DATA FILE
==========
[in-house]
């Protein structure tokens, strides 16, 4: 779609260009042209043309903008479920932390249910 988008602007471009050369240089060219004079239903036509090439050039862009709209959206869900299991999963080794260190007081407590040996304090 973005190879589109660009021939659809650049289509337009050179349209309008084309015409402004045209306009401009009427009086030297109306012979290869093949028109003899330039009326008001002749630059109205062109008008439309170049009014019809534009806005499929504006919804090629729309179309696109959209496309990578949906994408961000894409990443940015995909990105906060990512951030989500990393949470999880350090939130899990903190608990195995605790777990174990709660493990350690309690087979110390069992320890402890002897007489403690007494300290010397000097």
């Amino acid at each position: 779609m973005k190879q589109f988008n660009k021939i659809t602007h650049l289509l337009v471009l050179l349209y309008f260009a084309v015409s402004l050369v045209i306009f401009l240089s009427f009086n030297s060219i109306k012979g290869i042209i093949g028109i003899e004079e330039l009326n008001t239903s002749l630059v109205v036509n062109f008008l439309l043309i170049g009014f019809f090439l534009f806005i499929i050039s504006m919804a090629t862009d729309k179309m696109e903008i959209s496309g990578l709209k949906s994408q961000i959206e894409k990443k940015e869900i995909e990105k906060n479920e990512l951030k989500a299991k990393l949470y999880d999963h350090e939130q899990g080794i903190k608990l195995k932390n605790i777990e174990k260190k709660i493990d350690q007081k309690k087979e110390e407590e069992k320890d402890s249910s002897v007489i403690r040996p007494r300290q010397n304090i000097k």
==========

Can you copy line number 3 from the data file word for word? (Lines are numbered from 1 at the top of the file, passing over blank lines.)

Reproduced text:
């Amino acid at each position: 779609m973005k190879q589109f988008n660009k021939i659809t602007h650049l289509l337009v471009l050179l349209y309008f260009a084309v015409s402004l050369v045209i306009f401009l240089s009427f009086n030297s060219i109306k012979g290869i042209i093949g028109i003899e004079e330039l009326n008001t239903s002749l630059v109205v036509n062109f008008l439309l043309i170049g009014f019809f090439l534009f806005i499929i050039s504006m919804a090629t862009d729309k179309m696109e903008i959209s496309g990578l709209k949906s994408q961000i959206e894409k990443k940015e869900i995909e990105k906060n479920e990512l951030k989500a299991k990393l949470y999880d999963h350090e939130q899990g080794i903190k608990l195995k932390n605790i777990e174990k260190k709660i493990d350690q007081k309690k087979e110390e407590e069992k320890d402890s249910s002897v007489i403690r040996p007494r300290q010397n304090i000097k």